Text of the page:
Morris realized, to his horror, the FDA-required clinical trials had only looked at how well patients could read the eye chart. These trials ignored serious side effects, including persistent night vision problems and chronic dry eye. They failed to detect these permanent long-term complications because they had small numbers of patients and short-term follow-up.

The LASIK surgeons assured Morris these complications of LASIK were “temporary side effects.” Morris realized they were in fact permanent and devastating. The actual original data showed that twelve months after LASIK, 60% of patients had fluctuating vision in dim light, 50% suffered from gritty eyes, 40% had light sensitivity, 20% had fluctuating vision in bright and in dim light, and 15-20% had problems driving at night because of glare and halos.

Morris heard I was willing to speak out about LASIK complications. He invited me to go with him to Washington, D. C. to testify before the FDA on September 22nd, 2010. I accepted.

As Morris and I rose up the gleaming escalator of the shiny brand-new main building of the FDA complex in Silver Springs, Maryland, I thought it would be a slam dunk to convince the FDA to ban LASIK. This dazzling palace must have dazzling minds inside. It was clear LASIK was a massive public health problem. Once the regulators knew the facts, they would surely take action.

Morris told the FDA committee about the misleading statistics that tricked him into recommending LASIK, and why he had changed his mind. I told them how the cornea behaves when it is wounded, and why the side effects are unavoidable and disastrous. I also told them about patients whose lives had been ruined by this procedure. ABC News ran a special about Morris’s testimony that evening.

Three months after we testified, on January 6, 2011, Morris filed a citizen’s petition with the FDA asking it to ban LASIK. His petition is thirty-two pages long. Every statement is based on well-documented scientific research. It includes ten figures, six tables, and one hundred and one references from peer-reviewed scientific literature. Now that is good science. It is readily available online – simply Google Morris Waxler FDA LASIK.

The Waxler petition asked the FDA to withdraw approval for all LASIK devices, and issue a Public Health Advisory with a voluntary recall of LASIK devices in an effort to stop the epidemic of permanent eye injury caused by LASIK. He states “LASIK eyes never completely heal, are permanently weakened, vulnerable to trauma and inflammation, develop neuropathic dry eyes, have pathology that progresses annually, are vulnerable to blinding corneal bulging, have compromised night vision, have unstable vision corrections that regress, and require eye care that otherwise would not be needed.”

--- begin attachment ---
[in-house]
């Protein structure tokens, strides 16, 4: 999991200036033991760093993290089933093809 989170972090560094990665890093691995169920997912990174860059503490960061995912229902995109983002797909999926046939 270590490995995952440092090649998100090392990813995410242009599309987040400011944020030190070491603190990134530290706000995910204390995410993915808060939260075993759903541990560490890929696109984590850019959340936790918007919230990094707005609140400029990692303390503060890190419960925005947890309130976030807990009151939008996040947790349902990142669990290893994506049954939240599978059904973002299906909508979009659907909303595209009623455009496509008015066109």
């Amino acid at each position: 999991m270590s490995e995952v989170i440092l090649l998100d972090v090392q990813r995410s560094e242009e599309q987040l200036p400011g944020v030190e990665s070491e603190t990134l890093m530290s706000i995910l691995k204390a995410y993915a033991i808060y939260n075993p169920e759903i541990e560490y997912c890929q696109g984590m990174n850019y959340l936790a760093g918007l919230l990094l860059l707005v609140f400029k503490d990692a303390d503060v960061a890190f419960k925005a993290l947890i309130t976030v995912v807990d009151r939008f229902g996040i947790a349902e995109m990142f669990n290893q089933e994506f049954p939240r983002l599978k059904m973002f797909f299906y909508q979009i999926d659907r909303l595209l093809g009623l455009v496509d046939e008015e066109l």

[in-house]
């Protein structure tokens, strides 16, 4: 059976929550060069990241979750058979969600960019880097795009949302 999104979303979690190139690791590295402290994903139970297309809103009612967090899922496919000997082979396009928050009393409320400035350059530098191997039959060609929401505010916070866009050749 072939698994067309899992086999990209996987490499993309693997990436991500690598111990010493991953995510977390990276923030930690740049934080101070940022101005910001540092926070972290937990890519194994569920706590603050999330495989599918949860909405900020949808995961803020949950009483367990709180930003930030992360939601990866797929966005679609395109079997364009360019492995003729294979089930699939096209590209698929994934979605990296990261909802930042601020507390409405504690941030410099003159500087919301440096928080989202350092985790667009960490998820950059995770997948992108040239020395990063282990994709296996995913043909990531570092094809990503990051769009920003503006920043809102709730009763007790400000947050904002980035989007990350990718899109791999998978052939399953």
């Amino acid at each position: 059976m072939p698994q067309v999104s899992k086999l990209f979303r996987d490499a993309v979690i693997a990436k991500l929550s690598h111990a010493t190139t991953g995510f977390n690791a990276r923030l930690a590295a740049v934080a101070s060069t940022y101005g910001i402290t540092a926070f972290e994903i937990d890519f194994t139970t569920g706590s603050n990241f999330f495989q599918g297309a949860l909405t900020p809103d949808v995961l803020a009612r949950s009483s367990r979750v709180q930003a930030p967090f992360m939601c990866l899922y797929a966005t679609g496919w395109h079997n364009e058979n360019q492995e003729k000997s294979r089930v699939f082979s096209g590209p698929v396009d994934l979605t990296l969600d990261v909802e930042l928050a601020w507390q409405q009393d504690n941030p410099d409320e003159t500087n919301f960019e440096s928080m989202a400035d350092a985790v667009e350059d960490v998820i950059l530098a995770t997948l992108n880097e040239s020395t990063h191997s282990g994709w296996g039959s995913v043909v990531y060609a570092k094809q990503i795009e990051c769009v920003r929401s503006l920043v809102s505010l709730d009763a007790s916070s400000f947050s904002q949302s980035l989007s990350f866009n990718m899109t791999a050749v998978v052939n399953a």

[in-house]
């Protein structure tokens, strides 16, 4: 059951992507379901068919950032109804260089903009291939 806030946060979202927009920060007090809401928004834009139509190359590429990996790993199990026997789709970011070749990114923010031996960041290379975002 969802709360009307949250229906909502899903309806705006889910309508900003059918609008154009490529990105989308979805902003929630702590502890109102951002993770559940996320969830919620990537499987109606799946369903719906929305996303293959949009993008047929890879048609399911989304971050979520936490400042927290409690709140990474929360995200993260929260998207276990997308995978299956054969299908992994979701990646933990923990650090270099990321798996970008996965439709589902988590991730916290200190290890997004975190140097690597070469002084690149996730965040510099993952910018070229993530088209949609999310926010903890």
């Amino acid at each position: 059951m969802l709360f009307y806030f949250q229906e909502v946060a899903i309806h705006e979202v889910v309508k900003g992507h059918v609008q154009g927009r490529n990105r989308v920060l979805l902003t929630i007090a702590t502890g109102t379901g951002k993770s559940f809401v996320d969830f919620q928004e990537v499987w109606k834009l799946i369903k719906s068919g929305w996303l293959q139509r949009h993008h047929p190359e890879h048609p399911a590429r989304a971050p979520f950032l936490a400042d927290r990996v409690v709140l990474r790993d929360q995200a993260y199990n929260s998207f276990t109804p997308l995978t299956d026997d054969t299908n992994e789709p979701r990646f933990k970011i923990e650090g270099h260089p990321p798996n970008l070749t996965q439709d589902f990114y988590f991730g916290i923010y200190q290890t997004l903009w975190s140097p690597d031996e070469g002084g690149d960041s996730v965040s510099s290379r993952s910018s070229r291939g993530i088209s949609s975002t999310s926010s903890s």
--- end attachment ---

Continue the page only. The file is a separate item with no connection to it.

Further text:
Morris concluded by saying LASIK risks and long-term consequences outweigh the benefit of reduced dependence on corrective lenses.

How did the FDA respond? A drop in the bucket. It recommended LASIK patients obtain a copy of their medical record, including the consent form. The FDA website now states visual quality at night is permanently reduced after LASIK, even in patients with 20/20 or better vision in bright light. It also warns visual outcomes of LASIK decline over time.

The FDA did not ban LASIK.

Morris and I refused to give up. Eight years later, we went back to the FDA on September 13, 2018. This time we brought two patients whose life had been ruined by LASIK, and Doctor Nancy Burleson, whose only son committed suicide after LASIK.

I asked the committee members if they wanted their legacy to be blindness, pain and death. Then I handed everybody a consent form that explains, in clear language a layman can understand, the risks of LASIK, and it includes the percent chance for each risk. They were told it was their duty was either ban LASIK, or require all LASIK surgeons give all patients this consent form, at least two weeks before surgery.

Here it is:

LASIK is an elective cosmetic procedure

  • After you have LASIK, there is a 100% chance you will no longer be able to distinguish between subtle shades of grey.
  • There is only a thirty percent chance you will be able to throw away your glasses, according to a 2009 Consumer Reports survey.